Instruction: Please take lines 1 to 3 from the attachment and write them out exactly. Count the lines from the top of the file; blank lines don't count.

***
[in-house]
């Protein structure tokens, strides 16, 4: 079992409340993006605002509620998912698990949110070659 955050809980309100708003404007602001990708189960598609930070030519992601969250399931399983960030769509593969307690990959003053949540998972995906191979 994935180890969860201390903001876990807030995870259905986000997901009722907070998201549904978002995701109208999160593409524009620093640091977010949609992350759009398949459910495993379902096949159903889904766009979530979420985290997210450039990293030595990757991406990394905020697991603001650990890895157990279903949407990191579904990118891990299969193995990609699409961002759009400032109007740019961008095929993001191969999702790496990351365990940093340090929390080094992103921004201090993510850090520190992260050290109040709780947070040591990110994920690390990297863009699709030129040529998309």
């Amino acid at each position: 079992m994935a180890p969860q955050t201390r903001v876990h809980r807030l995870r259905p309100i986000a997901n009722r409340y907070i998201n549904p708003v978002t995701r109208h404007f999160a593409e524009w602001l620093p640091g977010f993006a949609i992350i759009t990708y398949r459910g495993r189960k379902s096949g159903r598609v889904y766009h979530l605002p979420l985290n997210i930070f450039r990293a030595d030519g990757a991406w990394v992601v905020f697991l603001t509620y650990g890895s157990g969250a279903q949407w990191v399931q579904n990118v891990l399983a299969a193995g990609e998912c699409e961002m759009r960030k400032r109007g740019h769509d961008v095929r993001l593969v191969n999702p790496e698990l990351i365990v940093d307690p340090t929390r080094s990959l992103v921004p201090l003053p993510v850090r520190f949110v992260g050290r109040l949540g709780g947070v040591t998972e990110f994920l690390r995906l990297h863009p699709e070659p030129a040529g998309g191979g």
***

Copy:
[in-house]
């Protein structure tokens, strides 16, 4: 079992409340993006605002509620998912698990949110070659 955050809980309100708003404007602001990708189960598609930070030519992601969250399931399983960030769509593969307690990959003053949540998972995906191979 994935180890969860201390903001876990807030995870259905986000997901009722907070998201549904978002995701109208999160593409524009620093640091977010949609992350759009398949459910495993379902096949159903889904766009979530979420985290997210450039990293030595990757991406990394905020697991603001650990890895157990279903949407990191579904990118891990299969193995990609699409961002759009400032109007740019961008095929993001191969999702790496990351365990940093340090929390080094992103921004201090993510850090520190992260050290109040709780947070040591990110994920690390990297863009699709030129040529998309």
């Amino acid at each position: 079992m994935a180890p969860q955050t201390r903001v876990h809980r807030l995870r259905p309100i986000a997901n009722r409340y907070i998201n549904p708003v978002t995701r109208h404007f999160a593409e524009w602001l620093p640091g977010f993006a949609i992350i759009t990708y398949r459910g495993r189960k379902s096949g159903r598609v889904y766009h979530l605002p979420l985290n997210i930070f450039r990293a030595d030519g990757a991406w990394v992601v905020f697991l603001t509620y650990g890895s157990g969250a279903q949407w990191v399931q579904n990118v891990l399983a299969a193995g990609e998912c699409e961002m759009r960030k400032r109007g740019h769509d961008v095929r993001l593969v191969n999702p790496e698990l990351i365990v940093d307690p340090t929390r080094s990959l992103v921004p201090l003053p993510v850090r520190f949110v992260g050290r109040l949540g709780g947070v040591t998972e990110f994920l690390r995906l990297h863009p699709e070659p030129a040529g998309g191979g």